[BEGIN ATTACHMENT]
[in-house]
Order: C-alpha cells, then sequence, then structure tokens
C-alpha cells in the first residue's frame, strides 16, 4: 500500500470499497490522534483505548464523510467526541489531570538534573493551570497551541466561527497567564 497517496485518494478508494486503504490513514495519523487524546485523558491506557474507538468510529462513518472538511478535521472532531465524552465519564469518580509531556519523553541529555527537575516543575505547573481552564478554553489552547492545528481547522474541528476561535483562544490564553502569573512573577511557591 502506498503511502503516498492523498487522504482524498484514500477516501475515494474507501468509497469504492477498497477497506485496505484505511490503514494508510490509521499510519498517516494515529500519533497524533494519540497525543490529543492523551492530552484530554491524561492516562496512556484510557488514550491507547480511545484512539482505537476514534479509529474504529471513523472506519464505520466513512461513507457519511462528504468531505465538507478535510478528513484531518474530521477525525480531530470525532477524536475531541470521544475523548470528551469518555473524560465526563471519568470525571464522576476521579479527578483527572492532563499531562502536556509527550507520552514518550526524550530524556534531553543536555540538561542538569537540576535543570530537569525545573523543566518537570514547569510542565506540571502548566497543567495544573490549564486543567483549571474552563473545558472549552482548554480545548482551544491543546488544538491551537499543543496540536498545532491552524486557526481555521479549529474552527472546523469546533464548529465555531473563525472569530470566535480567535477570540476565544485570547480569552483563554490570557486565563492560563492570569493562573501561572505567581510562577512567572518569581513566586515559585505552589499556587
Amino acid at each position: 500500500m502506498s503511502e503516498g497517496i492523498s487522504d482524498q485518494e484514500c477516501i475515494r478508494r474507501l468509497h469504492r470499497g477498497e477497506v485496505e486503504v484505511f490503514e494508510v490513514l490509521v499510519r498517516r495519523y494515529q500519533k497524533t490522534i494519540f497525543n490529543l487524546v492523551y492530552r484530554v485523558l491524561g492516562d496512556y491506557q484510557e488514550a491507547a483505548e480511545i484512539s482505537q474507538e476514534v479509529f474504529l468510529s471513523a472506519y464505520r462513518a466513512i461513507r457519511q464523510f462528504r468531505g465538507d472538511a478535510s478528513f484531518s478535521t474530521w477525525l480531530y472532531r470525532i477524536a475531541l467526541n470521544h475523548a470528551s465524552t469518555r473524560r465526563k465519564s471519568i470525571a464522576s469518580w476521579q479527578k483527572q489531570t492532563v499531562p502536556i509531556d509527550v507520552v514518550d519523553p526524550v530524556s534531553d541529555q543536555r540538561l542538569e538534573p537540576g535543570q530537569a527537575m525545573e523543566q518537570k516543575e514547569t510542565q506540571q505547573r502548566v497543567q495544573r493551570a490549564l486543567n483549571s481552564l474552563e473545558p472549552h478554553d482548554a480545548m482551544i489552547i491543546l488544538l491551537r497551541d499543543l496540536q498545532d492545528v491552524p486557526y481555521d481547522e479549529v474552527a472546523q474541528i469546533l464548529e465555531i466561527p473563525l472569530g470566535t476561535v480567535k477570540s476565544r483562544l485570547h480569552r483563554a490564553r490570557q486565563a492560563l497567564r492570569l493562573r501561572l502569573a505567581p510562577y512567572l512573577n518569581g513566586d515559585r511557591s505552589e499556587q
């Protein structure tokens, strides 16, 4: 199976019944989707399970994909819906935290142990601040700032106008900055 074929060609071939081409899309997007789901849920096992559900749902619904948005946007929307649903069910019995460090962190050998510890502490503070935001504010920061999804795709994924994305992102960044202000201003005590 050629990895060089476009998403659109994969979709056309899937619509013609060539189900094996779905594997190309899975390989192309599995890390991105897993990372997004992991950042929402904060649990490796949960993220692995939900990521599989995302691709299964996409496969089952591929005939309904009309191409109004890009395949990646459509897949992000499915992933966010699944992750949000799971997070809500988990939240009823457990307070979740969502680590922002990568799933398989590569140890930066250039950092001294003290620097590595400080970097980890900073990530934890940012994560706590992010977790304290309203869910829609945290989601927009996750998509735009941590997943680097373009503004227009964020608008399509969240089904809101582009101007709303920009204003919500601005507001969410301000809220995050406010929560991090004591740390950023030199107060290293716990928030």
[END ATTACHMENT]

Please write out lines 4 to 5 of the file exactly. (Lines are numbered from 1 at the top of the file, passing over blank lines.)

Amino acid at each position: 500500500m502506498s503511502e503516498g497517496i492523498s487522504d482524498q485518494e484514500c477516501i475515494r478508494r474507501l468509497h469504492r470499497g477498497e477497506v485496505e486503504v484505511f490503514e494508510v490513514l490509521v499510519r498517516r495519523y494515529q500519533k497524533t490522534i494519540f497525543n490529543l487524546v492523551y492530552r484530554v485523558l491524561g492516562d496512556y491506557q484510557e488514550a491507547a483505548e480511545i484512539s482505537q474507538e476514534v479509529f474504529l468510529s471513523a472506519y464505520r462513518a466513512i461513507r457519511q464523510f462528504r468531505g465538507d472538511a478535510s478528513f484531518s478535521t474530521w477525525l480531530y472532531r470525532i477524536a475531541l467526541n470521544h475523548a470528551s465524552t469518555r473524560r465526563k465519564s471519568i470525571a464522576s469518580w476521579q479527578k483527572q489531570t492532563v499531562p502536556i509531556d509527550v507520552v514518550d519523553p526524550v530524556s534531553d541529555q543536555r540538561l542538569e538534573p537540576g535543570q530537569a527537575m525545573e523543566q518537570k516543575e514547569t510542565q506540571q505547573r502548566v497543567q495544573r493551570a490549564l486543567n483549571s481552564l474552563e473545558p472549552h478554553d482548554a480545548m482551544i489552547i491543546l488544538l491551537r497551541d499543543l496540536q498545532d492545528v491552524p486557526y481555521d481547522e479549529v474552527a472546523q474541528i469546533l464548529e465555531i466561527p473563525l472569530g470566535t476561535v480567535k477570540s476565544r483562544l485570547h480569552r483563554a490564553r490570557q486565563a492560563l497567564r492570569l493562573r501561572l502569573a505567581p510562577y512567572l512573577n518569581g513566586d515559585r511557591s505552589e499556587q
């Protein structure tokens, strides 16, 4: 199976019944989707399970994909819906935290142990601040700032106008900055 074929060609071939081409899309997007789901849920096992559900749902619904948005946007929307649903069910019995460090962190050998510890502490503070935001504010920061999804795709994924994305992102960044202000201003005590 050629990895060089476009998403659109994969979709056309899937619509013609060539189900094996779905594997190309899975390989192309599995890390991105897993990372997004992991950042929402904060649990490796949960993220692995939900990521599989995302691709299964996409496969089952591929005939309904009309191409109004890009395949990646459509897949992000499915992933966010699944992750949000799971997070809500988990939240009823457990307070979740969502680590922002990568799933398989590569140890930066250039950092001294003290620097590595400080970097980890900073990530934890940012994560706590992010977790304290309203869910829609945290989601927009996750998509735009941590997943680097373009503004227009964020608008399509969240089904809101582009101007709303920009204003919500601005507001969410301000809220995050406010929560991090004591740390950023030199107060290293716990928030």